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Marcus, Joseph A.
Salix nigra Marshall
Black willow, Gulf black willow
Synonym(s): Salix ambigua, Salix denudata, Salix dubia, Salix falcata, Salix flavovirens, Salix ligustrina, Salix ludoviciana, Salix nigra var. altissima, Salix nigra var. brevifolia, Salix nigra var. brevijulis, Salix nigra var. falcata, Salix nigra var. lindheimeri, Salix nigra var. longifolia, Salix nigra var. marginata, Salix purshiana
USDA Symbol: SANI
USDA Native Status: L48 (N), CAN (N)
A fast-growing tree, 10-60 ft., with an open crown often with several trunks growing out at angles from one root. Found in wet soil along streams and at the margins of ponds and lakes. Leaf blades up to 5 inches long, narrow and tapering to an elongate tip, margins finely serrate. Bright yellow-green twigs bear yellow-green catkins. Flowers inconspicuous, arranged in elongate clusters which appear in March and April; male and female flowers on separate trees. Seeds wind-borne on silky hairs. The bark is deeply furrowed.
This is the largest and most important New World willow, with one of the most extensive ranges across the country. In the lower Mississippi Valley it attains commercial timber size, reaching 100-140 (30-42 m) in height and 4 (1.2 m) in diameter. Large trees are valuable in binding soil banks, thus preventing soil erosion and flood damage. Mats and poles made from Black Willow trunks and branches provide further protection of riverbanks and levees. One of the lightest of all eatern hardwoods, it is extremely weak in a structural sense. Yet it has a strength of its own. When nails are driven into it, black willow does not split. Also a shade tree and honey plant.
Plant CharacteristicsDuration: Perennial Habit: Tree Breeding System:
, Dioecious Leaf:
Green Autumn Foliage:
Brown Size Class:
Bloom InformationBloom Color: Yellow
Bloom Time: Apr , May
, WV Canada: MB
, QC Native Distribution:
S. New Brunswick and Maine south to NW. Florida, west to S. Texas, and north to SE. Minnesota; also from W. Texas west to N. California; local in N. Mexico; to 5000 (1524 m). Native Habitat:
Stream banks, ditches, tanks, low ground, and other areas of wet soil throughout Texas.
Growing ConditionsWater Use: High
Light Requirement: Sun , Part Shade , Shade
Soil Moisture: Moist , Wet
CaCO3 Tolerance: Low
Soil Description: Clay, Loam, Sand
Conditions Comments: Short-lived and fast-growing. Susceptible to insect and wind damage.
Fall conspicuous, Fast growing, Shade tree Use Wildlife:
tender twigs and buds are food for browsers such as deer, rabbits and beaver. Early season harvest for songbirds, waterfowl and small mammals. Use Medicinal:
of the roots is intensely bitter and used to be an ingredient of spring tonics to purge the blood. Use Other:
The numerous uses of the wood include millwork, furniture, doors, cabinetwork, boxes, barrels, toys, and pulpwood. During the American Revolution, the wood of black willow (and of other willows) was made into fine charcoal, which was then used to make gunpowder. The young stems are very flexible and are used in basket and furniture making. The twigs can be split in half lengthways, sun-dried and used as the foundation of coiled basketry. The plant is usually coppiced annually when grown for basket making. Fragrant Flowers:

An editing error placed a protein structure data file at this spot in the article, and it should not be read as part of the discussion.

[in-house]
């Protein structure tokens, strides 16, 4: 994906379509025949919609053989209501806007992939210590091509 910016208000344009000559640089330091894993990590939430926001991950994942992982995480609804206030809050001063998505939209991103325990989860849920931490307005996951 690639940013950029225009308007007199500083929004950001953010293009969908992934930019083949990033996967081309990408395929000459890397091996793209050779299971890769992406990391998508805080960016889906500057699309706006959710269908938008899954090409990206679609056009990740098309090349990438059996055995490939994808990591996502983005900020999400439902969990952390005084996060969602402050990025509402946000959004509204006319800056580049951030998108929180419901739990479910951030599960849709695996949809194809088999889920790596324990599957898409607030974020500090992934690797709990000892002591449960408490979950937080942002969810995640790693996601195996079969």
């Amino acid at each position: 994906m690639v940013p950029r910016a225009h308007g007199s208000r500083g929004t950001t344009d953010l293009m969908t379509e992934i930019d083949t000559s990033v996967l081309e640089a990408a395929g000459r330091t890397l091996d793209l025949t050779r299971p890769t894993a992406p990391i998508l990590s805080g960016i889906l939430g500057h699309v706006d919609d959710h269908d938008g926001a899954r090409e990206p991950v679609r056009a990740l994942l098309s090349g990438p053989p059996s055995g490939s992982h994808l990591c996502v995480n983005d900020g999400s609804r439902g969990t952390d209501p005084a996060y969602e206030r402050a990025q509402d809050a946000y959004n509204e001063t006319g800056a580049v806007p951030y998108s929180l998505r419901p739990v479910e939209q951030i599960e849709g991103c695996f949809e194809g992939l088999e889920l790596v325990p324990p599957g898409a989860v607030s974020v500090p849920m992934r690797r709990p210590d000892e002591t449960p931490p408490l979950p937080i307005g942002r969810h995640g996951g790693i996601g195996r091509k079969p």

Birds , Butterflies Larval Host:
Mourning Cloak, Viceroy, Red-spotted Purple, Viceroy and Tiger Swallowtail.
Willows are among the easiest of all plants to root from cuttings. Stem
and root cuttings are used. Propagation is also accomplished by sowing fresh, untreated seed into a moist seedbed. Seed Collection:
Collect seeds as soon as the capsules begin to dry and turn yellow-brown. Separate from capsule
and plant immediately. Seed Treatment:
Not Available Commercially Avail:
Butterflies and Moths of North America (BAMONA)
is a larval host and/or nectar source for:
Mr. Smarty Plants says
Decline in willow tree in West Virginia
June 15, 2008
I planted a willow tree about three years ago and it was progressing just beautifully with full leaves this spring in a nice green color. We staked it back about three weeks so it would grow straight...
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Wispy plant to put behind a waterfall
May 30, 2008
Needing a 10-20ft wispy ______ to plant behind our waterfall to help block out road noise. We live in Austin.
I've looked at the Mexican weeping bamboo but are there other options?
view the full question and answer
National Wetland Indicator Status
This information is derived from the U.S. Army Corps of Engineers National Wetland Plant List, Version 3.1
(Lichvar, R.W. 2013. The National Wetland Plant List: 2013 wetland ratings. Phytoneuron 2013-49: 1-241). Click here
for map of regions.
From the National Organizations Directory
According to the species list provided by Affiliate Organizations, this plant is either on display or available from the following:
Lady Bird Johnson Wildflower Center
- Austin, TXPineywoods Native Plant Center
- Nacogdoches, TXSibley Nature Center
- Midland, TXBrackenridge Field Laboratory
- Austin, TXCrosby Arboretum
- Picayune, MSNueces River Authority
- Uvalde, TXStengl Biological Research Station
- Smithville, TXTexas Parks and Wildlife Department
- Austin, TXNational Butterfly Center
- Mission, TXJacob's Well Natural Area
- Wimberley, TX
Herbarium Specimen(s)NPSOT 0306
Collected Apr 28, 1987 in Bexar County by Harry CliffeNPSOT 0764
Collected May 8, 1994 in Comal County by Mary Beth White
Record Last Modified: 2007-09-02
Research By: TWC Staff